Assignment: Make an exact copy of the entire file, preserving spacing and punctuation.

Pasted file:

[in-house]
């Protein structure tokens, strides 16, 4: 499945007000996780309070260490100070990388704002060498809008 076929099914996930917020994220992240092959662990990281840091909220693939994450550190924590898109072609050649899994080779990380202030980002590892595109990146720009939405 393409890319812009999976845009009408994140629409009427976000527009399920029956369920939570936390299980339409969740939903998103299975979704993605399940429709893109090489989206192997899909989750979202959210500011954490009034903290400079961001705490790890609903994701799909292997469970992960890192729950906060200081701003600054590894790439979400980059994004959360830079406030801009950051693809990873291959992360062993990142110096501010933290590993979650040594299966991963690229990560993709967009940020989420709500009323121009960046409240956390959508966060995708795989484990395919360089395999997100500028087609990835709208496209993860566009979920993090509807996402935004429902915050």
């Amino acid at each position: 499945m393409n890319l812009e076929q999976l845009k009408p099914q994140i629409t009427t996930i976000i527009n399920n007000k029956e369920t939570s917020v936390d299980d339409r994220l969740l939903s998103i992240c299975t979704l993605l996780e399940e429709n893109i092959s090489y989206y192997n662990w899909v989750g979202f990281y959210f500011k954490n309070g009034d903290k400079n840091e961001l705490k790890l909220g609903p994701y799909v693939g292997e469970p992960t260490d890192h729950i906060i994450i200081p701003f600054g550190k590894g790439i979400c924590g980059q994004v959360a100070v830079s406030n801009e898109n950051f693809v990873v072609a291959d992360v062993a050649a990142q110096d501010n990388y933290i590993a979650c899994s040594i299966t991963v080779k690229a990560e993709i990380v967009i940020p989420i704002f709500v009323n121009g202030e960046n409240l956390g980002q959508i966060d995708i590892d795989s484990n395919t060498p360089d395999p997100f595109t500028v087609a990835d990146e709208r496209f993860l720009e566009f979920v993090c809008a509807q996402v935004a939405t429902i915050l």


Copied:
[in-house]
């Protein structure tokens, strides 16, 4: 499945007000996780309070260490100070990388704002060498809008 076929099914996930917020994220992240092959662990990281840091909220693939994450550190924590898109072609050649899994080779990380202030980002590892595109990146720009939405 393409890319812009999976845009009408994140629409009427976000527009399920029956369920939570936390299980339409969740939903998103299975979704993605399940429709893109090489989206192997899909989750979202959210500011954490009034903290400079961001705490790890609903994701799909292997469970992960890192729950906060200081701003600054590894790439979400980059994004959360830079406030801009950051693809990873291959992360062993990142110096501010933290590993979650040594299966991963690229990560993709967009940020989420709500009323121009960046409240956390959508966060995708795989484990395919360089395999997100500028087609990835709208496209993860566009979920993090509807996402935004429902915050």
């Amino acid at each position: 499945m393409n890319l812009e076929q999976l845009k009408p099914q994140i629409t009427t996930i976000i527009n399920n007000k029956e369920t939570s917020v936390d299980d339409r994220l969740l939903s998103i992240c299975t979704l993605l996780e399940e429709n893109i092959s090489y989206y192997n662990w899909v989750g979202f990281y959210f500011k954490n309070g009034d903290k400079n840091e961001l705490k790890l909220g609903p994701y799909v693939g292997e469970p992960t260490d890192h729950i906060i994450i200081p701003f600054g550190k590894g790439i979400c924590g980059q994004v959360a100070v830079s406030n801009e898109n950051f693809v990873v072609a291959d992360v062993a050649a990142q110096d501010n990388y933290i590993a979650c899994s040594i299966t991963v080779k690229a990560e993709i990380v967009i940020p989420i704002f709500v009323n121009g202030e960046n409240l956390g980002q959508i966060d995708i590892d795989s484990n395919t060498p360089d395999p997100f595109t500028v087609a990835d990146e709208r496209f993860l720009e566009f979920v993090c809008a509807q996402v935004a939405t429902i915050l």